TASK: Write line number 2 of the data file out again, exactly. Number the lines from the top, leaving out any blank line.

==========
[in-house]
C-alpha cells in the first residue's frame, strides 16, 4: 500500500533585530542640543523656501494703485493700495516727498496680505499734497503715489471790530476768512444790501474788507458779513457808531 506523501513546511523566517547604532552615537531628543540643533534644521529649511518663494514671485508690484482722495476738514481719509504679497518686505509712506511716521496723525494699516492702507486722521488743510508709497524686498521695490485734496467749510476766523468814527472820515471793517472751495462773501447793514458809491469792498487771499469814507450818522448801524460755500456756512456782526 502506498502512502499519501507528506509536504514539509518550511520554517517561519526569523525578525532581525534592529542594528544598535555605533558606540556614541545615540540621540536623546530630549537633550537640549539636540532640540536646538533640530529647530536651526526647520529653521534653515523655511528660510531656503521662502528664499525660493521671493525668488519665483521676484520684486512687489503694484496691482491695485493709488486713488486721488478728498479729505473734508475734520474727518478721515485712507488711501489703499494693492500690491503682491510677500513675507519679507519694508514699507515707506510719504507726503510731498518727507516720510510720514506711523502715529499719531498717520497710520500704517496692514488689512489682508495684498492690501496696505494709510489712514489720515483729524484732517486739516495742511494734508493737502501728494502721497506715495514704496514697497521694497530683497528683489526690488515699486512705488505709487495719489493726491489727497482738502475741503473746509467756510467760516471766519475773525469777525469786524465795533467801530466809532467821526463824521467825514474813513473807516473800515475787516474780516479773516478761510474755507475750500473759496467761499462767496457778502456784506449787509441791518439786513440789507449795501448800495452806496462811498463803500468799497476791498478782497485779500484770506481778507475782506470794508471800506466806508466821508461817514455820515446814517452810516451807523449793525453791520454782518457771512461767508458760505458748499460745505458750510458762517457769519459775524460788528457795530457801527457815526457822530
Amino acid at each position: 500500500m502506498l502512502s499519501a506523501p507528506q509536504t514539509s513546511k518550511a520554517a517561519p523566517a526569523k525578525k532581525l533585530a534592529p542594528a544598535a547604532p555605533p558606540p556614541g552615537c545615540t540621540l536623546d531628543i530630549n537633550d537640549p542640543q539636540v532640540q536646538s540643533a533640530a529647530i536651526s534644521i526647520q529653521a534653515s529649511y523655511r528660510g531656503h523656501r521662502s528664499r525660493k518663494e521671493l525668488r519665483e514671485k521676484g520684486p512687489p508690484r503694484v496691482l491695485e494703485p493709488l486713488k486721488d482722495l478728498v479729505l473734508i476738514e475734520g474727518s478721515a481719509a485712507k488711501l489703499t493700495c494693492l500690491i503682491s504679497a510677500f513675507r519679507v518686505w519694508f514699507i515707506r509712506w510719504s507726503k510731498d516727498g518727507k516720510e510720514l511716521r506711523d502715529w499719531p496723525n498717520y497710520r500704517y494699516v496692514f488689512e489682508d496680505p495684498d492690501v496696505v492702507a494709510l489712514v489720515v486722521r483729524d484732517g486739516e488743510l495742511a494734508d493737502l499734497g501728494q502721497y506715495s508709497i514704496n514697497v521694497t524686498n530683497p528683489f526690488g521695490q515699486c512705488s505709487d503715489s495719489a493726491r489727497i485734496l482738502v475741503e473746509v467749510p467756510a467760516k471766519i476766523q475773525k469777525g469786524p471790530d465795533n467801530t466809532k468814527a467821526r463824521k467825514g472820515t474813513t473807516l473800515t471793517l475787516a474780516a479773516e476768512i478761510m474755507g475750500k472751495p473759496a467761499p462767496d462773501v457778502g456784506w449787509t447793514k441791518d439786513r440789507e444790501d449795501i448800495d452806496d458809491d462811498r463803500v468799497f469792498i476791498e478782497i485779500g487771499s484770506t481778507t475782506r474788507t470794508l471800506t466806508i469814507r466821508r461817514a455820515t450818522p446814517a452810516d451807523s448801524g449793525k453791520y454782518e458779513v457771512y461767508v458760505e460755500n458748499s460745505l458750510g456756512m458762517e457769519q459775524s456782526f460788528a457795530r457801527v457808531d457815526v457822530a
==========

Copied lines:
C-alpha cells in the first residue's frame, strides 16, 4: 500500500533585530542640543523656501494703485493700495516727498496680505499734497503715489471790530476768512444790501474788507458779513457808531 506523501513546511523566517547604532552615537531628543540643533534644521529649511518663494514671485508690484482722495476738514481719509504679497518686505509712506511716521496723525494699516492702507486722521488743510508709497524686498521695490485734496467749510476766523468814527472820515471793517472751495462773501447793514458809491469792498487771499469814507450818522448801524460755500456756512456782526 502506498502512502499519501507528506509536504514539509518550511520554517517561519526569523525578525532581525534592529542594528544598535555605533558606540556614541545615540540621540536623546530630549537633550537640549539636540532640540536646538533640530529647530536651526526647520529653521534653515523655511528660510531656503521662502528664499525660493521671493525668488519665483521676484520684486512687489503694484496691482491695485493709488486713488486721488478728498479729505473734508475734520474727518478721515485712507488711501489703499494693492500690491503682491510677500513675507519679507519694508514699507515707506510719504507726503510731498518727507516720510510720514506711523502715529499719531498717520497710520500704517496692514488689512489682508495684498492690501496696505494709510489712514489720515483729524484732517486739516495742511494734508493737502501728494502721497506715495514704496514697497521694497530683497528683489526690488515699486512705488505709487495719489493726491489727497482738502475741503473746509467756510467760516471766519475773525469777525469786524465795533467801530466809532467821526463824521467825514474813513473807516473800515475787516474780516479773516478761510474755507475750500473759496467761499462767496457778502456784506449787509441791518439786513440789507449795501448800495452806496462811498463803500468799497476791498478782497485779500484770506481778507475782506470794508471800506466806508466821508461817514455820515446814517452810516451807523449793525453791520454782518457771512461767508458760505458748499460745505458750510458762517457769519459775524460788528457795530457801527457815526457822530